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Experts Forecast Spike in M&A in Hospital Sector

October 08, 2019, 08:35 AM
Filed Under: Healthcare

Hospital market concentration in U.S. metro areas increased by 5 percentage points from 2012 to 2016, according to a recent report from the Health Care Cost Institute, stoking the debate about industry consolidation and its impact on healthcare costs.

The report, summarized by S&P Global Intelligence, examined 112 metro areas in 43 states and showed that 81 metros, or 72%, in 2016 were considered highly concentrated according to the standards used by the U.S. Department of Justice. That's up from 67% in 2012. More than two-thirds of metros saw concentration grow between 2012 and 2016, according to the report.

Kevin Kennedy, an author of the report and a researcher at the institute, said in an interview with S&P Global Intelligence that a large amount of evidence already shows growing concentration and consolidation in the hospital industry. What surprised the authors was the prevalence of concentrated markets, Kennedy said.

"We did find it was pretty striking ... that 72% of hospital markets were highly or very highly concentrated. And then also, that about 69% of markets increased in market concentration over time," Kennedy said. "Just how high those numbers were [was] striking."

To gauge concentration levels, the authors of the report used the Herfindahl-Hirschman Index, or HHI, a commonly accepted measure of market concentration used by the Justice Department. They measured HHI on a scale of 0 to 1, with higher numbers indicating greater concentration.

HCCI is a nonprofit that receives funding and data from four health insurance companies, including UnitedHealth Group Inc. and Humana Inc. The report examined 1.8 billion healthcare claims from people with commercial insurance between 2012 and 2016.

A primary driver of concentration is consolidation among hospital systems, the report's authors noted.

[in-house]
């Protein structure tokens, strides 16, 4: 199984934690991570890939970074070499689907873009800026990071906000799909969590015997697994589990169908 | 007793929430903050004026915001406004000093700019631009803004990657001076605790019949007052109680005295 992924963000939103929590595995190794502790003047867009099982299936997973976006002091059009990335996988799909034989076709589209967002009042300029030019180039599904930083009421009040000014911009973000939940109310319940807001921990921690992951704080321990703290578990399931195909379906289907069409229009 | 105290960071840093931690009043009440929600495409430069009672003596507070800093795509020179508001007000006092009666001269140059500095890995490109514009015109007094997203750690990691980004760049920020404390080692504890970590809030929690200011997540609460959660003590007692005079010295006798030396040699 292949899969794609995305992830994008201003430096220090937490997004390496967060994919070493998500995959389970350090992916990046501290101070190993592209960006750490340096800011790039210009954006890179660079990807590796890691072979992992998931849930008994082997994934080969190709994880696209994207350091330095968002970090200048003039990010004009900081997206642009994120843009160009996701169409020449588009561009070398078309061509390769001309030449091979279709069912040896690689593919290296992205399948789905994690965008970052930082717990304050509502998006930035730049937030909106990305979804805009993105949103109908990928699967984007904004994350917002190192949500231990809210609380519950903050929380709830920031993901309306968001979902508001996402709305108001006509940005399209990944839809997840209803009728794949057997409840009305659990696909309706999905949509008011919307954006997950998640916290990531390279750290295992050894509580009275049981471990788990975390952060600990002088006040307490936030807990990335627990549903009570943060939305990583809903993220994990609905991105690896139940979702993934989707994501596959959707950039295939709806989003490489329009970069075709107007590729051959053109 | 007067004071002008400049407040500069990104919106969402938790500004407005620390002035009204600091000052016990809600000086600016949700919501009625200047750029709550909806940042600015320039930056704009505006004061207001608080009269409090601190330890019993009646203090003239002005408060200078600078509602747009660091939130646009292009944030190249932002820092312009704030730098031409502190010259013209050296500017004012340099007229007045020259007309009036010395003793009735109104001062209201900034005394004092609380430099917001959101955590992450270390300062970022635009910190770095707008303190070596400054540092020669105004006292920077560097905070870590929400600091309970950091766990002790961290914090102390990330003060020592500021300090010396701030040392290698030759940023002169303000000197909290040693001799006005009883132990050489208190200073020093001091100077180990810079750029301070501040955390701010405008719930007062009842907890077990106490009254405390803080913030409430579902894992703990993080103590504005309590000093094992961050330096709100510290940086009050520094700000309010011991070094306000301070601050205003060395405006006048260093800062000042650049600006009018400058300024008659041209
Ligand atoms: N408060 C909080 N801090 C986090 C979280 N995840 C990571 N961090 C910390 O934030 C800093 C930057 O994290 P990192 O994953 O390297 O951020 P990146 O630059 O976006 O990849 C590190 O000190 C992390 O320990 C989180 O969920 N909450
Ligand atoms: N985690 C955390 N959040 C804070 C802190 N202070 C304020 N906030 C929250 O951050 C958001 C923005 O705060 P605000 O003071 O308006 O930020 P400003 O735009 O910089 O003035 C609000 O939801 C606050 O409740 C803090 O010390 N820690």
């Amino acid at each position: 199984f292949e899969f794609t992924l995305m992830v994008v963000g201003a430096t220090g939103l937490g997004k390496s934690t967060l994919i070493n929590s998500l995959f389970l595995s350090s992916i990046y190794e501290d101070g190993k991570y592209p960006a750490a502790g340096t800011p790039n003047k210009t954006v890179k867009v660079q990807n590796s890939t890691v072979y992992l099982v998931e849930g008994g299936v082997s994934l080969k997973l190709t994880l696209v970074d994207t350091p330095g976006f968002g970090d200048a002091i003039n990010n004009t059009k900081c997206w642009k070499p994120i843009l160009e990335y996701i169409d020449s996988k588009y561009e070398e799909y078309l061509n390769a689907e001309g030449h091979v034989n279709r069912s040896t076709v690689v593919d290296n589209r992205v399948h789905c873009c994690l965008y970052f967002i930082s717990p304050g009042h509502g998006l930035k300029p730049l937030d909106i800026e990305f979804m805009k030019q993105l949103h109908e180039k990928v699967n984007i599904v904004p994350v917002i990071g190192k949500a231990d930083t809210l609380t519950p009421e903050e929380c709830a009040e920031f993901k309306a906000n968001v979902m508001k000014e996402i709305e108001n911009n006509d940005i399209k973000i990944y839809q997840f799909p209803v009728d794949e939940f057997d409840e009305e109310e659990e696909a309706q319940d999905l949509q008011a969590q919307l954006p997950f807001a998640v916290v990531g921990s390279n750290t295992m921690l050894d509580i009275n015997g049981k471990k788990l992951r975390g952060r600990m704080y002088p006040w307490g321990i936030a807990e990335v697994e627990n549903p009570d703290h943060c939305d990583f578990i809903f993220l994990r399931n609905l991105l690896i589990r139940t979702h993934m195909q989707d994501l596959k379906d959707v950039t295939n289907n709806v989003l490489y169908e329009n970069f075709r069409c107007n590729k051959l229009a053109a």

Such mergers have been happening at a rapid pace in recent years, with 722 M&A deals involving 1,712 hospitals taking place between 2010 and 2017, according to the American Hospital Association's Trendwatch Chartbook 2018.

Some economists claim consolidation increases prices and reduces the quality of care due to a lack of competition.

Leemore Dafny, a professor of business administration at the Harvard Business School, told Congress in February 2018 that the M&A trend would continue for hospitals and other sectors of the healthcare industry, which may not be good for patients.

"There is substantial academic literature that finds horizontal mergers of competing health care providers tends to raise prices, and very limited evidence to suggest there are offsetting benefits to patients in the form of improved quality," Dafny said.

Speaking at the same congressional hearing as Dafny, Martin Gaynor, a professor of economics and health policy at Carnegie Mellon University, said in his written testimony that "big does not equal bad," but added that "consolidation can reduce competition and enhance market power and thereby lead to increased prices or reduced quality."

However, a Sept. 4 report commissioned by the national hospital representative AHA found that mergers decreased costs improved quality of care and increased hospitals' revenue per admission.

"Mergers have become one of the critical means through which hospitals can provide their communities with high-quality, convenient and cost-effective care," Rick Pollack, AHA president and CEO, said in a Sept. 4 statement. "The benefits of mergers allow hospitals to create connected networks of care and keep the focus where it belongs: on improving care for the patient."

The U.S. Federal Trade Commission has recently been successful when cracking down on mergers between healthcare providers.

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